Kate, you have a prayer that we can maybe finish with.

Kate:               I do. I’m going to set Roxanne down for a second.

Father Bill:      Yeah. Let her relax.

Kate:               I think she’s ready to move around a little bit.

Father Bill:      Yes. That’s good.

Kate:               We’ll come back to her in a second. Thanks, Roxanne.

Father Bill:      Nice movement.

Kate:               So Almighty God, by Your holy spirit, you have been made one with your saints in heaven and on earth. Grant that in our earthly pilgrimage, we may always be supported by this fellowship of love and prayer, and know ourselves to be surrounded by that witness, to your power and mercy. We ask this for the sake of Jesus Christ, in whom all our prayers are acceptable through the Spirit and who lives and reigns forever and ever. Amen.

Father Bill:      And that, dear friends, is our first Bible Talk. We want to give thanks for our friends in Australia who have inspired us to teach in this way. I also want to give a special thanks to Roxanne as our guest animal of the lesson. Thank you, Roxanne. The tutu is amazing. Don’t worry. You don’t have to steer yourself towards me. You have done everything we need to be here. So thank you so much and have a wonderful All Saints’ Day and All Souls Day. And have a wonderful weekend.

Kate:               Thanks everybody. Bye.

[End of Video]

I hope that that was a blessing to you. It was a blessing to me. We hope to move into these Bible Talks for all ages as we move forward. Of course, there’s no way we can say everything that needs to be said today when it comes to All Saints’ Day and giving thanks for all those who have acted in godlike ways in our lives who we’ve lost over the past year. We’re reminded of everybody who has done a kindness to all of us.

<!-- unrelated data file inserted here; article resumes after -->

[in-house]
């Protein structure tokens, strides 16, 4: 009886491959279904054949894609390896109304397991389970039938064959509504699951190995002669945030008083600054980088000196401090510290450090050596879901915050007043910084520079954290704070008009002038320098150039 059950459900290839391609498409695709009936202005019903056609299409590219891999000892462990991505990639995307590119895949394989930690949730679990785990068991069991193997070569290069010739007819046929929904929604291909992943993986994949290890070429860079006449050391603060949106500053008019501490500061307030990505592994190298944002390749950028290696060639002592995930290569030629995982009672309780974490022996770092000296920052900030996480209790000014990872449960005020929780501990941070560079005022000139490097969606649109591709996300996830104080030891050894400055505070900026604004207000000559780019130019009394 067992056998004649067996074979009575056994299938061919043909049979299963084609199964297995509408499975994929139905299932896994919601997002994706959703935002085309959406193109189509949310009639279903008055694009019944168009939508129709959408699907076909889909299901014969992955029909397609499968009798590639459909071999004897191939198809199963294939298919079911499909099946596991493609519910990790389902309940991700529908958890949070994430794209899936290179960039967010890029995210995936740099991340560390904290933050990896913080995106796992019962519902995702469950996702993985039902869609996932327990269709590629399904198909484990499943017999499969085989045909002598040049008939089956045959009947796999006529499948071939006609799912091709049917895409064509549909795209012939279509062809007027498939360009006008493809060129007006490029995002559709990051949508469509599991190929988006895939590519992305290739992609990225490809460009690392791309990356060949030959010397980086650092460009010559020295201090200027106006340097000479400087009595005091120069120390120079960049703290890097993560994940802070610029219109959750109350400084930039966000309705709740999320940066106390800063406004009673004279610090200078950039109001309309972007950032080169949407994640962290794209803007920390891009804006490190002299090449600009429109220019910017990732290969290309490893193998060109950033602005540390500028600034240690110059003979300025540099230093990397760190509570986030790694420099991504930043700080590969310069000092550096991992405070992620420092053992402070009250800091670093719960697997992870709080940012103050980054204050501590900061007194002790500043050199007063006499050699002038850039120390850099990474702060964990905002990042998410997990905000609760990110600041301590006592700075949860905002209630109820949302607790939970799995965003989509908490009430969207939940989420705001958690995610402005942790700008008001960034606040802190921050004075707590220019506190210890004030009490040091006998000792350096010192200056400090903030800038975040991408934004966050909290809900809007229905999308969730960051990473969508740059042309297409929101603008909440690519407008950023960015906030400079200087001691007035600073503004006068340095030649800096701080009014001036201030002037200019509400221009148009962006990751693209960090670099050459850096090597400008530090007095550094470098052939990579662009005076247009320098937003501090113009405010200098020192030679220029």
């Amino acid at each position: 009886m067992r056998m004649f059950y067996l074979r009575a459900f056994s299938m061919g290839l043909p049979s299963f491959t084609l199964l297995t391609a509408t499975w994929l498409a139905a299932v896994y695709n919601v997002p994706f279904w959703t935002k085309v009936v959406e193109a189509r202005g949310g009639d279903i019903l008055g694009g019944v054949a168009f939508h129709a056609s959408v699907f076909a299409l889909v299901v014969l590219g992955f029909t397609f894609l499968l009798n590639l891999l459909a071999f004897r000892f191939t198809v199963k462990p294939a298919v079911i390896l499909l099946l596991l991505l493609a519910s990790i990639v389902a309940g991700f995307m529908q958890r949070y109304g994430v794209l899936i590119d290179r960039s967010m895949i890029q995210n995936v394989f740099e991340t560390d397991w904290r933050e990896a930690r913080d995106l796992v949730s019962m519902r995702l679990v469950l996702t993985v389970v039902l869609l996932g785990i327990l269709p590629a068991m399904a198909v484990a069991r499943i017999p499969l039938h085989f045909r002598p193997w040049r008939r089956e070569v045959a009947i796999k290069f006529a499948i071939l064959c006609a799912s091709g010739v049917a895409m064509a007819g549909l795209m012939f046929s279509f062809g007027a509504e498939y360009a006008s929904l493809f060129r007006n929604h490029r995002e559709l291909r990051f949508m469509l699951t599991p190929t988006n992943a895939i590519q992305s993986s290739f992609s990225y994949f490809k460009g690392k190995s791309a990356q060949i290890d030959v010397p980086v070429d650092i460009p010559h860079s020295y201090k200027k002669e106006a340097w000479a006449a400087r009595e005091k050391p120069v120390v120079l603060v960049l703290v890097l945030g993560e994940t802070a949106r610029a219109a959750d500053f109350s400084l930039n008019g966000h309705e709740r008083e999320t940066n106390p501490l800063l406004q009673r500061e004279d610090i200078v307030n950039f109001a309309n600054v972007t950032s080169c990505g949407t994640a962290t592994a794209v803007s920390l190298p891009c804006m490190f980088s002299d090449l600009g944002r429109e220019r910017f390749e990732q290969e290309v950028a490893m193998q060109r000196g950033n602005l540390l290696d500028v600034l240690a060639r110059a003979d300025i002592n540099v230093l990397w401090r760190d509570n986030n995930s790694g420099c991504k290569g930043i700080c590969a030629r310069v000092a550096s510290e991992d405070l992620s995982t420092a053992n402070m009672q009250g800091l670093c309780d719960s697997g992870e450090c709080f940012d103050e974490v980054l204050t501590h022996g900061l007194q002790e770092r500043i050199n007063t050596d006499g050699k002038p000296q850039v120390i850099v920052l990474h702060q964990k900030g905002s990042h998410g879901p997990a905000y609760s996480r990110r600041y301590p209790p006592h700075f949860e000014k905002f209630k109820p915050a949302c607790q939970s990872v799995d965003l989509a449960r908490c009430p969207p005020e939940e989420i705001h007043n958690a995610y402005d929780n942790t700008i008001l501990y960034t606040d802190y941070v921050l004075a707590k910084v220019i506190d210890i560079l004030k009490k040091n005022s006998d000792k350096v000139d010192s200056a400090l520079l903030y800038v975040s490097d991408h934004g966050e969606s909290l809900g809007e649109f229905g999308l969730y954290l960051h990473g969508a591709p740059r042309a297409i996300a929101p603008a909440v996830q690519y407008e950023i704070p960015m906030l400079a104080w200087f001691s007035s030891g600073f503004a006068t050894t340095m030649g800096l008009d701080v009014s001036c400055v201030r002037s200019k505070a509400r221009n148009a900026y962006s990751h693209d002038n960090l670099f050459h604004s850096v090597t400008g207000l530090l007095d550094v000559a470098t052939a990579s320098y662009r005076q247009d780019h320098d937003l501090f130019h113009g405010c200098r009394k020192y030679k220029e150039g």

And I want to just share a couple of things with you today from the Beatitudes, because this past week, as I was trying to think about the Beatitudes and what they mean for us, it suddenly occurred to me that these Beatitudes, these blessed moments in which Jesus talked about obligations, which can sometimes seem far above our capabilities. These were actually all meant for us.

So when Jesus said, “Blessed are the poor in spirit,” He made this statement to His disciples, to people like you and me. And when Jesus said, “Blessed are those who are poor in spirit,” He was speaking to people like you and me, people who were in the midst of being found to be spiritually bankrupt, to have been in a place of not having enough to give, to feeling themselves poor and impoverished spiritually. And the blessing of that blessing is that theirs is the kingdom of heaven.

And when Jesus said, “Blessed are those who mourn,” He is speaking to all of us who have been mourning over this past year, for they will be comforted is His promise. And when Jesus says – thank you so much, folks.